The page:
Lyric Opera delivers a moving tale of love, despair, and angry gods in their production of Mozart Idomeneo
The Lyric Opera interior is a masterpiece all on its own. The ornate, gilded decor transports you to a sophisticated world, from the sweeping lobby full of well-dressed people (although there isn’t a dress code) to the stunning theatre architecture. The show starts with enthusiastic applause for the conductor, Sir Andrew Davis, and the orchestra. As most of the audience is aware, The Lyric Opera production of Idomeneo was delayed due to union negotiations with the musicians. The show of support from the audience for Lyric’s musicians is an uplifting way to start our journey into the story of Idomeneo.
The menacing visage of Neptune, god of the sea, looms over the stage in various forms-on several scrims and a large set piece. Clever lighting evokes a range of feelings about Neptune-everything from awe and amazement to overbearing and terrifying. The stark stage includes steps and columns that set the scene as both ruins and bustling city settings.
Idomeneo takes place after the Trojan war in Crete. The captive Trojan Princess, Ilia (heartwarmingly portrayed by Janai Brugger), opens the show with a moving number mourning her loss but also becoming aware of her possible affections for the Prince of Crete Idamante (Angela Brower). Ilia wears a flowing white gown that hints at her status as a prisoner and highlights her role as the story’s main romantic interest. The young prince pledges his love for her and frees her and her people. Ilia and Idamante’s budding love story is interrupted by the Princess Elettra (Erin Wall) who also loves the Prince, although her feelings are unrequited.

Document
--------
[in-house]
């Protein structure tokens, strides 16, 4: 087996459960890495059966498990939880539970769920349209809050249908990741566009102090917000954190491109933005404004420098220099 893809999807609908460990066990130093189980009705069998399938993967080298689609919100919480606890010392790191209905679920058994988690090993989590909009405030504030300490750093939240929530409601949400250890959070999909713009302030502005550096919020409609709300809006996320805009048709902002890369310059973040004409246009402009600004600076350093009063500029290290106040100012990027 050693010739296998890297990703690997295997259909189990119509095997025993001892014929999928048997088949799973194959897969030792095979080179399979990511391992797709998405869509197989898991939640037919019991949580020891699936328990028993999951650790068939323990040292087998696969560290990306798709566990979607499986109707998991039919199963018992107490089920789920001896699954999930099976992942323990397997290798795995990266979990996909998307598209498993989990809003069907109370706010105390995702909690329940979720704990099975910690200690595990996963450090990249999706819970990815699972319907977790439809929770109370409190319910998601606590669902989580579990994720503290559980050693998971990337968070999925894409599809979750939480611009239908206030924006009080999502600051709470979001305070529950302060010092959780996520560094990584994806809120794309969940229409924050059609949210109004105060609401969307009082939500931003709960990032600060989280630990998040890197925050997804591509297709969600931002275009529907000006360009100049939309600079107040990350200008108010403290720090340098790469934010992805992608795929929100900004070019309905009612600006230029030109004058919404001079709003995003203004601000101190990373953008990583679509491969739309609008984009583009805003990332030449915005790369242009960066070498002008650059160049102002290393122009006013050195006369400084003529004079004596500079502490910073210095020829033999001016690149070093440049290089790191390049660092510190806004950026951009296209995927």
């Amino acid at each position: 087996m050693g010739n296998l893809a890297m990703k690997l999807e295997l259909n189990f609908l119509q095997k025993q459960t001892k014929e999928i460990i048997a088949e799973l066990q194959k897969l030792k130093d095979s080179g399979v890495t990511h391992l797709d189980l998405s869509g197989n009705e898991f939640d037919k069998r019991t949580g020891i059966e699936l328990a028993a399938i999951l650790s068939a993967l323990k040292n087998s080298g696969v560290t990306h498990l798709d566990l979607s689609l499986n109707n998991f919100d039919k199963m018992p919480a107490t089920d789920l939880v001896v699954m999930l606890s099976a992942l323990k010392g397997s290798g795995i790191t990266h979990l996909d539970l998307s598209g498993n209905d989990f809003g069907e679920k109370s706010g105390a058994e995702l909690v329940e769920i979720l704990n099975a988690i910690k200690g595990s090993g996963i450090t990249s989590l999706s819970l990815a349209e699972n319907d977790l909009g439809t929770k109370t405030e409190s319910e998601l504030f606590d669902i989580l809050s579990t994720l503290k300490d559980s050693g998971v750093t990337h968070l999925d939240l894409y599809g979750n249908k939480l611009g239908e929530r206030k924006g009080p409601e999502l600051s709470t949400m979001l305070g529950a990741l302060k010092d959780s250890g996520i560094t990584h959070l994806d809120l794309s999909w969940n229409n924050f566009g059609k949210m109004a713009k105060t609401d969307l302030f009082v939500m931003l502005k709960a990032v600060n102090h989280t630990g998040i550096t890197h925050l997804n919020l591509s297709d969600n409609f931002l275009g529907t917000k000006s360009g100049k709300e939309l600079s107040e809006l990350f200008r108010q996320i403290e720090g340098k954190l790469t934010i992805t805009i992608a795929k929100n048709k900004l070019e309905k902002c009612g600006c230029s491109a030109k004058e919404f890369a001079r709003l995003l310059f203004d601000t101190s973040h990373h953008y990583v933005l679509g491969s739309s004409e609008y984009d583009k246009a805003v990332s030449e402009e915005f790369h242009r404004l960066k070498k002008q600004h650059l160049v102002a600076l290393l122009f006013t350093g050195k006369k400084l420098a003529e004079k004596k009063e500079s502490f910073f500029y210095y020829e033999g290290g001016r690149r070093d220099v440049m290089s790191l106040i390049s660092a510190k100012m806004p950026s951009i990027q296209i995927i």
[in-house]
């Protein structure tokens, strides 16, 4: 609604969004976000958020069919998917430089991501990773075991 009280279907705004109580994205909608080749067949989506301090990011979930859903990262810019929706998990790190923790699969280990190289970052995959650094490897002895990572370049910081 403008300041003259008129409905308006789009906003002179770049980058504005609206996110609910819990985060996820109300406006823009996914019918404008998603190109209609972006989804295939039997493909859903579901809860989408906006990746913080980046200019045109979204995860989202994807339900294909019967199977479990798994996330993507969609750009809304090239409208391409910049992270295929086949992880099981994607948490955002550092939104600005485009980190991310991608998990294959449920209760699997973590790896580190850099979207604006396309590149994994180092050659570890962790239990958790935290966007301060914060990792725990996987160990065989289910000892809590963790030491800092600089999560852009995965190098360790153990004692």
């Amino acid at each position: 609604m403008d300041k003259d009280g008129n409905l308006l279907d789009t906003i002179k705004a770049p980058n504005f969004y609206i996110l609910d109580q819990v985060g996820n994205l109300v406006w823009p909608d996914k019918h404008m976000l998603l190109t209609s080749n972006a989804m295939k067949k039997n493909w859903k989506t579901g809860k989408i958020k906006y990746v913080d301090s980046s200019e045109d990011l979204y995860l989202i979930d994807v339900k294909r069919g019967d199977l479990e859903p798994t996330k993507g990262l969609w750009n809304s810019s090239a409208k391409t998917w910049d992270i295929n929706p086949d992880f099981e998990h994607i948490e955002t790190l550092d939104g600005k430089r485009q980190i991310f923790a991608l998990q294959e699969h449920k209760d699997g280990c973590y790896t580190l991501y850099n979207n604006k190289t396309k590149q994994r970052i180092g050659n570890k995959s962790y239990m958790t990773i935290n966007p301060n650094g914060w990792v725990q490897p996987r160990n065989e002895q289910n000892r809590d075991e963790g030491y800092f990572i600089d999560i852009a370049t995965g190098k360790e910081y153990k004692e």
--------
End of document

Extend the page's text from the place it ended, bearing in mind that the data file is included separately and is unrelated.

Just as everything seems to be going well with Idamante, we discover that his father King Idomeneo (Matthew Polenzani) has been in a devastating ship wreck. He miraculously survived by making a bargain with Neptune-the lives of the crew spared in exchange for the life of the first person Idomeneo sees on the shore. Most unfortunately this fate befalls the young prince. Idomeneo is quite distraught over this task and responds by distancing himself from his son. Idamante’s anguish at being unable to reconnect with his father, who keeps his son at a distance because of his predicament, is a particularly stirring part of the show. Idomeneo tries to find a loophole in his deal with Neptune, even resorting to attempting to send his son away however Neptune will not be fooled and sends a sea monster to attack. The terror caused on by the attack is brought to life by the energetic ensemble number at the close of the second act. The portrayal of the sea monster is shown through the Neptune set piece moving to a more prominent position onstage was effective at highlighting Neptune’s presence. However, it left this writer wanting even more in terms of actual presence of a monster. Eventually Idomeneo comes clean about his deal with Neptune and what must be done to stop the murder of his people by the sea-monster.